Berries contain concentrated amounts of the disease-fighting phytochemicals found to boost your immunity, prevent cancer, protect your heart, and prevent seasonal allergies. Berries are lower in sugar than many fruits, so they are less likely to destabilize your insulin levels. Berries also contain high amounts of vitamin C, which will help your body absorb iron, and a good amount of fiber.
Avocados provide close to 20 essential health-boosting nutrients, including potassium, vitamin E, vitamin K, B vitamins, and folate. They’re also one of few foods that contain significant levels of both vitamins C and E and are an excellent source of healthy monounsaturated fat.
Avocados are even high in fiber, with about 4.6 grams in half an avocado. Fiber plays an essential role in your digestive, heart, and skin health, and may improve blood sugar control, and more, so when you eat avocados you’re really providing your body – and your baby – with a comprehensive package of nutrition.
10. Chia Seeds
Chia seeds are a quick and easy-to-use source of protein, healthy fats, dietary fiber, minerals, vitamins, and antioxidants, all rolled into one neat package. Although they have similar health benefits to flax seeds, chia seeds may soon edge these out because they don’t have to be ground prior to consumption, and they don’t go rancid as quickly either. Their high concentration of the plant-based omega-3 fat alpha-linolenic acid (ALA) is one of their major claims to fame. Chia seeds contain up to 40 percent oil, with 60 percent comprised of plant-based omega-3.4
New Benefits Revealed for a High-Fiber Diet During Pregnancy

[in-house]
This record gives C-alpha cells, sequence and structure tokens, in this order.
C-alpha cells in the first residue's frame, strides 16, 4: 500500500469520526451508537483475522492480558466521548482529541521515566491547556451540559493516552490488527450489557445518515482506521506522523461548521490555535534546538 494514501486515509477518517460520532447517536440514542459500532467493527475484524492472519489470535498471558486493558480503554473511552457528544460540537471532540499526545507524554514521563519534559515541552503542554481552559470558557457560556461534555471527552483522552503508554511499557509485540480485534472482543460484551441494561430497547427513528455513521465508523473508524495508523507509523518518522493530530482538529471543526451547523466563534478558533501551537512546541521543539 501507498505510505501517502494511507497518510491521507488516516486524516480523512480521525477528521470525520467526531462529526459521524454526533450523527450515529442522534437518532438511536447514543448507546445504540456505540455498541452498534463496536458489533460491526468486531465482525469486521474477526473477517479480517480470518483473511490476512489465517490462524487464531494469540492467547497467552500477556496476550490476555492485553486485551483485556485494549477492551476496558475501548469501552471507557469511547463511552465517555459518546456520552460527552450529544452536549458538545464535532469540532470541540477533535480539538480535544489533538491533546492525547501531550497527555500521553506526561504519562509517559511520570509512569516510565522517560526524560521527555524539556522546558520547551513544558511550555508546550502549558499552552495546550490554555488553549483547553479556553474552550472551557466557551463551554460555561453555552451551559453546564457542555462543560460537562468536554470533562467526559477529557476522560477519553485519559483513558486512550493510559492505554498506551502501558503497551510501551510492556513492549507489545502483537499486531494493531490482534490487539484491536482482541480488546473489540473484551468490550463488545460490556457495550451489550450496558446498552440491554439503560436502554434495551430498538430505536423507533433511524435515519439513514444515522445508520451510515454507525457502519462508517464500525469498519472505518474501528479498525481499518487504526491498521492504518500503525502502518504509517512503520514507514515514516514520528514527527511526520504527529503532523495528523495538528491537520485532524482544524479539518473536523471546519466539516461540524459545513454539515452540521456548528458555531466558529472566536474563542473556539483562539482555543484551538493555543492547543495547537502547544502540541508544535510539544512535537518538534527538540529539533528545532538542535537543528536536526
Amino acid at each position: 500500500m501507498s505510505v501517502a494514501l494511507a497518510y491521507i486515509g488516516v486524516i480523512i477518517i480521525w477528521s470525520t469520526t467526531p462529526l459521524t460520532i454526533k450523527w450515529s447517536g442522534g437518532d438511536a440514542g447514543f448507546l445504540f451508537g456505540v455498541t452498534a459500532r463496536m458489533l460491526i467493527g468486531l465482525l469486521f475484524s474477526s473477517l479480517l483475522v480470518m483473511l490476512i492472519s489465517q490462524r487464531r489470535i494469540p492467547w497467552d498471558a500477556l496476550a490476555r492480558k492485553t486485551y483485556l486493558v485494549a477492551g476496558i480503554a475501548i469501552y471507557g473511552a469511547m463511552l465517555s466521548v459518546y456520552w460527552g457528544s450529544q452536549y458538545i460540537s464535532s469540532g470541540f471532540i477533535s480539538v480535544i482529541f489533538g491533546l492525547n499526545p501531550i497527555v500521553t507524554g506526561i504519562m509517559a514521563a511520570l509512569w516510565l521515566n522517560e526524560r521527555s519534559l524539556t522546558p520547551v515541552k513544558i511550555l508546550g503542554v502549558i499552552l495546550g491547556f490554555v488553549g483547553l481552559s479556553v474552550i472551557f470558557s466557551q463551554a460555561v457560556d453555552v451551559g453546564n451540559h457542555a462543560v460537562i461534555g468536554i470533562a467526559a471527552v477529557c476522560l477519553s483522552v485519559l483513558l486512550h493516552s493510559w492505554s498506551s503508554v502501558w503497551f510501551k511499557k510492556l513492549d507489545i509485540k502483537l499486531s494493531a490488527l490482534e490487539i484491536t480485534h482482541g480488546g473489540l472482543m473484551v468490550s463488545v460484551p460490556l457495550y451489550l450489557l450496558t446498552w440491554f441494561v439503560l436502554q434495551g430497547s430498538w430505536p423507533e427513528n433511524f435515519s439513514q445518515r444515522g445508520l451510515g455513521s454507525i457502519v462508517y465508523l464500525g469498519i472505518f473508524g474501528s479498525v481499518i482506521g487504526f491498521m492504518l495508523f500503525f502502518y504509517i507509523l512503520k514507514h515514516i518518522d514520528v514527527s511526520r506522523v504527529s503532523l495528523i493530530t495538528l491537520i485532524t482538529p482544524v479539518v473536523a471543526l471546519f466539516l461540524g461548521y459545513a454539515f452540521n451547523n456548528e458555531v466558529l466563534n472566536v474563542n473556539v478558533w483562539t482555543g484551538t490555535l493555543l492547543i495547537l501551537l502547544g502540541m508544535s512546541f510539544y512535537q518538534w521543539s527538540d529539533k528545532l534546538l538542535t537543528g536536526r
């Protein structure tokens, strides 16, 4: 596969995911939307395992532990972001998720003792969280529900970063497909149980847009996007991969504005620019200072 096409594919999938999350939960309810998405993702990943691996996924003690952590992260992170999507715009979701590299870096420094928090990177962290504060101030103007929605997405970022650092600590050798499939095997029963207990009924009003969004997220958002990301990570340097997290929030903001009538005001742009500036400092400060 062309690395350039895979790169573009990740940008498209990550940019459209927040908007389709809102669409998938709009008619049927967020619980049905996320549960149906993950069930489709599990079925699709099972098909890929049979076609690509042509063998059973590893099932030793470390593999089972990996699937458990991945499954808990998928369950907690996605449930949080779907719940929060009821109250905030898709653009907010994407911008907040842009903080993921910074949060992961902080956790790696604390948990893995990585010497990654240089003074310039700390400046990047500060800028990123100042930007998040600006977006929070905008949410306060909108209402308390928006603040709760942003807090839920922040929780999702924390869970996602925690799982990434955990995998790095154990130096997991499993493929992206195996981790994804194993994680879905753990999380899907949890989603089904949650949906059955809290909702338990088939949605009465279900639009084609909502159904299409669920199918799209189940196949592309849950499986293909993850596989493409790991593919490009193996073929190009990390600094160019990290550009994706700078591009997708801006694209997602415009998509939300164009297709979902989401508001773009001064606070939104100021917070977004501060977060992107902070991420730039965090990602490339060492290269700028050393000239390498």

A fiber-rich diet is recommended for most adults, but ramping up your fiber intake may be especially beneficial during pregnancy. Researchers from the Department of Immunology at Monash University in Australia revealed that a high-fiber diet may beneficially alter a woman’s gut bacteria during pregnancy, producing anti-inflammatory substances that suppress asthma-related genes in her baby.5,6 Mounting research also suggests that a high-fiber diet can help reduce your risk of premature death from any cause, likely because it helps to reduce your risk of a number of chronic diseases.
This includes type 2 diabetes, heart disease, stroke, and cancer. Studies have also linked a high-fiber diet to beneficial reductions in blood pressure, improved insulin sensitivity, and reduced inflammation — all of which can benefit your baby. The best way to increase your fiber intake during pregnancy is to focus on eating more vegetables, nuts, and seeds. The following whole foods, for example, contain high levels of both soluble and insoluble fiber.
Psyllium seed husk, flax hemp, and chia seeds Berries Vegetables such as broccoli and Brussels sprouts Root vegetables and tubers, including onions, sweet potatoes, and jicama Almonds Peas Green beans Cauliflower Beans
Gaining Too Much Weight During Pregnancy Linked to Children’s Obesity
Healthy weight gain is important and expected during pregnancy, but women who are overweight before pregnancy, and those who gain too much weight while pregnant, may be putting their babies at risk of childhood obesity. Researchers followed more than 700 women who returned for follow up with their children were 7 years old. Children of mothers who had been overweight prior to pregnancy were more likely to be overweight.
Women with greater weight gain during pregnancy were also more likely to have children with a higher percentage of body fat, and those with excessive weight gain were nearly three times more likely to have obese children than those who did not gain weight excessively during pregnancy.7 The Institute of Medicine recommends women of average weight gain 25 to 35 pounds during pregnancy, while overweight women should gain 15 to 25 pounds and obese women gain just 11 to 20 pounds.8
More Risks Revealed for Lack of Vitamin D During Pregnancy
From my perspective, it is simply reprehensible malpractice for a health care professional to fail to address your vitamin D level if you’re pregnant — it’s just that important. For pregnant women, optimizing your vitamin D is even more important for your child’s health and development than folate, which is routinely recommended for pregnant women.
Recent research shed even more light on what’s at stake if your vitamin D levels are low during pregnancy. One study revealed that women with low levels of vitamins D and E in early pregnancy are associated with an increased risk of asthma in her child within the first 10 years of life.9